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The best question may have been the last question, and Susan Dickinson had a rapid-fire response Monday afternoon. Actually, two responses.

During the state Department of Labor & Industry’s weekly news conference, a reporter from Southwestern Pennsylvania asked: What is the biggest mistake applicants make in filing for unemployment compensation and Pandemic Unemployment Assistance payments?

“Prior to the pandemic, there were certain mistakes people would make,” said Dickinson, director of Unemployment Compensation Benefits Policy for L&I. “One of the biggest since then is people saying they were not able and available for work, when they should have answered they were able and available for work.

“Another answer people are getting wrong is whether they are unemployed due to the disaster. They answer no, and no means no payments. Ask yourself, ‘Is the pandemic the reason you’re not working?’”

She said misunderstanding of the latter question, corrected later, led to “a mass release of payments” last week totaling $154 million for 27,000 residents.

Unemployment compensation is a complicated road to navigate, Dickinson and L&I director Jerry Oleksiak acknowledge every Monday during the virtual get-together. Dickinson’s advice, without preaching, is that consumers “read what we give you thoroughly and understand the program.” Mistakes can result in delays.

Back payments and getting through to L&I continue to be foremost among complaints from Pennsylvanians seeking benefits. Dickinson said the backdated button, which caused confusion and led to benefits delays online, was eliminated late last week.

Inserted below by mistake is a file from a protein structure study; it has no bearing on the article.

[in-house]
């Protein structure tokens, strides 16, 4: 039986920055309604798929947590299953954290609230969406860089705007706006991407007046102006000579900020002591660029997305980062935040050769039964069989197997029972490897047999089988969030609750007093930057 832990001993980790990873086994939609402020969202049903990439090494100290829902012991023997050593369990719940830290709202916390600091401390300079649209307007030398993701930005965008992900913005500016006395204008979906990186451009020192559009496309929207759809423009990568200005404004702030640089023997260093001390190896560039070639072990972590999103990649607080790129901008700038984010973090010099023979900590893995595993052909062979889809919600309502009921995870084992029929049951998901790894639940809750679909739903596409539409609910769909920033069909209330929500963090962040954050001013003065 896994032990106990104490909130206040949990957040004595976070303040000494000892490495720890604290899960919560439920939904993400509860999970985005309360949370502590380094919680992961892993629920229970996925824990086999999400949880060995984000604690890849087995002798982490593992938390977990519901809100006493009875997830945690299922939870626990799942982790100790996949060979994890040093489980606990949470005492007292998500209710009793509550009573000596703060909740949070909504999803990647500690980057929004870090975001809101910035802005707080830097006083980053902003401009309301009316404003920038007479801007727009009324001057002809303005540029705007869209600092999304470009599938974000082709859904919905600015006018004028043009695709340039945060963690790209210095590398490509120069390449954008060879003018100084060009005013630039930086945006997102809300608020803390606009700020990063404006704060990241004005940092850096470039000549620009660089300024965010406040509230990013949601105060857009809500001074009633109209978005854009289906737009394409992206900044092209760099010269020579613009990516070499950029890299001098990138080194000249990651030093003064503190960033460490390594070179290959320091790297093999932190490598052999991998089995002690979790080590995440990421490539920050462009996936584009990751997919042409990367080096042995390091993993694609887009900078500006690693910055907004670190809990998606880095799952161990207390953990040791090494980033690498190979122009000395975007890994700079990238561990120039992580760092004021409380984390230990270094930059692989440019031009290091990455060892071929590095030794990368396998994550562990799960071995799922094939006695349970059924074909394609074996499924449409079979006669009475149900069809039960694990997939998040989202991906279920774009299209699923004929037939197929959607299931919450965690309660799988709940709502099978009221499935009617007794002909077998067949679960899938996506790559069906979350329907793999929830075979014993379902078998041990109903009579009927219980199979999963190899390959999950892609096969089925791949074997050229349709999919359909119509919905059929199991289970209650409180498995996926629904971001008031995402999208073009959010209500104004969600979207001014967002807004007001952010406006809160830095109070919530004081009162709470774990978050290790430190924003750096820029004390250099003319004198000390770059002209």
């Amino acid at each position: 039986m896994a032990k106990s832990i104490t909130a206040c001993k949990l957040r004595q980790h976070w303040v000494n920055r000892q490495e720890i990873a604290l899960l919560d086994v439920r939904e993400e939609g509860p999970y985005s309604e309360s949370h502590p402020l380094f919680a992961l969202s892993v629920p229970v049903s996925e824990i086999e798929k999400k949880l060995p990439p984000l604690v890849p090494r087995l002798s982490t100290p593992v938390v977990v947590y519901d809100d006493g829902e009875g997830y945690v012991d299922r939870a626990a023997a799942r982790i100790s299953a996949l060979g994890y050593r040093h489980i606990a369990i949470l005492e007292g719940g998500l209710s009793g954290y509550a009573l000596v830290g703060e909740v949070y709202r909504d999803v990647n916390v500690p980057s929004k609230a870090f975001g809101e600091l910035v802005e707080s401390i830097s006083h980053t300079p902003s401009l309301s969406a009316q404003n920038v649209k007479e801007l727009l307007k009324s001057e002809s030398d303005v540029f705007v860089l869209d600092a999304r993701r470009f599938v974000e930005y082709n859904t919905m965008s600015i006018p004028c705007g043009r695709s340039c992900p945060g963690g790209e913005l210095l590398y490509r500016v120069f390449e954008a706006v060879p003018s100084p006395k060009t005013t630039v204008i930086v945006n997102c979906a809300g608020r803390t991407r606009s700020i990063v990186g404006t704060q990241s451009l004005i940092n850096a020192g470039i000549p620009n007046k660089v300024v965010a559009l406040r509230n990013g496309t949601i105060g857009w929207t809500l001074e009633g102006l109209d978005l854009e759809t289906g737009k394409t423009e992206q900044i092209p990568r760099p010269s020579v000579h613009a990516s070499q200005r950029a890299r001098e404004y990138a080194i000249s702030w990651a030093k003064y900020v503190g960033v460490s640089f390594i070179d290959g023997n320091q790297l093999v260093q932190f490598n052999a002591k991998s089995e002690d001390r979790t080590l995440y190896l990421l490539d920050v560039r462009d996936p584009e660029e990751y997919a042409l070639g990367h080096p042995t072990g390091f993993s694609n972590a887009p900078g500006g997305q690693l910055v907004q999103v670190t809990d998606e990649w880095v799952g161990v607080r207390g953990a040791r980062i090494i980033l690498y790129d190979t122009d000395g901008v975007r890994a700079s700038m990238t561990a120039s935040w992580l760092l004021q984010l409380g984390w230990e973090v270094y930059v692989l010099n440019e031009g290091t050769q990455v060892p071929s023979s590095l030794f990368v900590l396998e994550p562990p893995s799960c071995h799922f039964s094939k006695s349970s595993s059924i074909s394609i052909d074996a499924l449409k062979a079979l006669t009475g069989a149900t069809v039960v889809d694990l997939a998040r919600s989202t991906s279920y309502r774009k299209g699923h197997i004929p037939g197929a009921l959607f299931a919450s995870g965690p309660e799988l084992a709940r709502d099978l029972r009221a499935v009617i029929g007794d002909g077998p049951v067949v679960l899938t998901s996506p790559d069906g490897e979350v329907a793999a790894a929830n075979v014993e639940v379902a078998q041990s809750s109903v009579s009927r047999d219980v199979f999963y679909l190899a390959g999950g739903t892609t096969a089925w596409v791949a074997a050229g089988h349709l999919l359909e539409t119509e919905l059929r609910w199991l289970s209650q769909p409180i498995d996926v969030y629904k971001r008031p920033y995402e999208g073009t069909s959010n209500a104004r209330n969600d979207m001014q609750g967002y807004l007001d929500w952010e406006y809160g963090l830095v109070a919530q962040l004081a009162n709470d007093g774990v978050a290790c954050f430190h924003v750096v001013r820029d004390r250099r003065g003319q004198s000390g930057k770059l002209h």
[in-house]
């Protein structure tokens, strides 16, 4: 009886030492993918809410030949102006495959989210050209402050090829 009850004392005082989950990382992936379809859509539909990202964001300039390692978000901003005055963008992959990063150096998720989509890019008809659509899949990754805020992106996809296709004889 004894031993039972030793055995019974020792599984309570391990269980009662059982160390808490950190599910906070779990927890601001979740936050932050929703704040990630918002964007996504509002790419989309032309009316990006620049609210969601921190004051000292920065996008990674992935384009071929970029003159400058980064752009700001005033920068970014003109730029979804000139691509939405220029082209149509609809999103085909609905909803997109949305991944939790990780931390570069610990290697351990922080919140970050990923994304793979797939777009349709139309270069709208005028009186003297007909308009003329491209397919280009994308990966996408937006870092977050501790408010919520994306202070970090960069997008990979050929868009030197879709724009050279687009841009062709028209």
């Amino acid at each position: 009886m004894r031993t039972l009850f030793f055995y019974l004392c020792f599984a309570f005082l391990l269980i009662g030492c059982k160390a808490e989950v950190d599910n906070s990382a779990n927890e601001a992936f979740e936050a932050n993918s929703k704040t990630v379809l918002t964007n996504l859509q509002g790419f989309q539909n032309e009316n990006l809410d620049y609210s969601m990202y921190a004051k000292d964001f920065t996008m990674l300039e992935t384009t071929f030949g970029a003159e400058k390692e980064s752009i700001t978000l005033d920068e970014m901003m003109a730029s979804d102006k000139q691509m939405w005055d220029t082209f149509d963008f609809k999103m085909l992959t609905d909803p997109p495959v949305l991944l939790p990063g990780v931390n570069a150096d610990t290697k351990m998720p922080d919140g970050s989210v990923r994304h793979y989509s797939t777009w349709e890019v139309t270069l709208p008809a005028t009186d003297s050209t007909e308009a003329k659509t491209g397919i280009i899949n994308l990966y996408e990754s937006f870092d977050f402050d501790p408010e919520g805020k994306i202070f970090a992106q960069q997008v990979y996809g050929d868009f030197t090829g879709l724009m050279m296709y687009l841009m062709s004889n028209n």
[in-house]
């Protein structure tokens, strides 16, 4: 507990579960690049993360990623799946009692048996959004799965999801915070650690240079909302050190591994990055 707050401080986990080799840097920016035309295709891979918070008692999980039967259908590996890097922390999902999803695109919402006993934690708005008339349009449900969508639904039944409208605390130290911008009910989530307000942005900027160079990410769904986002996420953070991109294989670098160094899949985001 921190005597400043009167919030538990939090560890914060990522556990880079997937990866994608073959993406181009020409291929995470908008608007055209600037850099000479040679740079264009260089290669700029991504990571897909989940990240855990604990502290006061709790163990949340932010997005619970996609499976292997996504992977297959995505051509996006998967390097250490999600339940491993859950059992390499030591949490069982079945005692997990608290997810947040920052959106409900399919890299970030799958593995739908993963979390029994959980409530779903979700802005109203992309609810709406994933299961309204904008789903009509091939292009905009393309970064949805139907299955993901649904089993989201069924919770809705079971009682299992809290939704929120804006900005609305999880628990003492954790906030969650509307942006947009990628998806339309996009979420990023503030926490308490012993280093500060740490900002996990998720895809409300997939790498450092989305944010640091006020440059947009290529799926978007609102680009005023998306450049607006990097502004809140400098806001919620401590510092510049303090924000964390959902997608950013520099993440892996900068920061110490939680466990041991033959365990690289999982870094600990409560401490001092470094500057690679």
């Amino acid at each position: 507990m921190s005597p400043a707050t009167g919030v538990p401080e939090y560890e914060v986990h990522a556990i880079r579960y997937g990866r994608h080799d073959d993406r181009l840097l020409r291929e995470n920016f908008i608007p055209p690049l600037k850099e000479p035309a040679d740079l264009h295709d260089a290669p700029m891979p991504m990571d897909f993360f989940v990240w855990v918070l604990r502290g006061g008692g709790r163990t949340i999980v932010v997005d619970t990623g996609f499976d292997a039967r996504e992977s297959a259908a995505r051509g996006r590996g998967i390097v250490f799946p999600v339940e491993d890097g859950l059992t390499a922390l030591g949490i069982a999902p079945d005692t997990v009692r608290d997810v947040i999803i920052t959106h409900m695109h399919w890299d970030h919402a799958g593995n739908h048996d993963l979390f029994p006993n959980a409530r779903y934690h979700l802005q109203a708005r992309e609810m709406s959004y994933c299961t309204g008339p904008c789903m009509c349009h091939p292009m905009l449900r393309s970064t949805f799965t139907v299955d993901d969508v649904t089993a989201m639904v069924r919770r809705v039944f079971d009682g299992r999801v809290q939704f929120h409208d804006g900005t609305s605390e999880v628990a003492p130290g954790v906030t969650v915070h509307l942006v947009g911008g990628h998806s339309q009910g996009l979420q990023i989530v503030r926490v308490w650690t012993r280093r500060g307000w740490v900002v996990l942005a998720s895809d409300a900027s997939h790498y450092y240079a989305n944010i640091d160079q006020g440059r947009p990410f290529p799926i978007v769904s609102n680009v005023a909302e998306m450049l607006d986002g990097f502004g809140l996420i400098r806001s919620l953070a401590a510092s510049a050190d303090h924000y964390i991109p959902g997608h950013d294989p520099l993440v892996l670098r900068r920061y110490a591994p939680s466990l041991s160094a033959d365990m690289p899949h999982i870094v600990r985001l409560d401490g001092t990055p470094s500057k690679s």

For clarity, she recommended that applicants and claimants refer to the troubleshooting guide the department is updating on its Facebook page. Dickinson said email is an efficient way to contact L&I, as is Live Chat. Call center lines are usually jammed on Mondays and Tuesdays, least congested on Thursdays and Fridays. Even more help is en route, including the addition of staff from the Pennsylvania Higher Education Assistance Agency, a student loan organization.

As for numbers, Oleksiak said $18 billion has been paid in unemployment claims, roughly split between regular UC and federal CARES Act-created benefits (PUA and Federal Pandemic Unemployment Compensation).

The secretary added that 90% of claimants between March 15 and May 15 have received payments.

L&I will have another weekly town hall at 1 p.m. Thursday. To participate, online or by telephone, visit https://access.live/PAlabor or call 833-380-0719.

Business Writer

Rick Shrum joined the Observer-Reporter as a reporter in 2012, after serving as a section editor, sports reporter and copy editor at the Pittsburgh Post-Gazette. Rick has won eight individual writing awards, including two Golden Quills.

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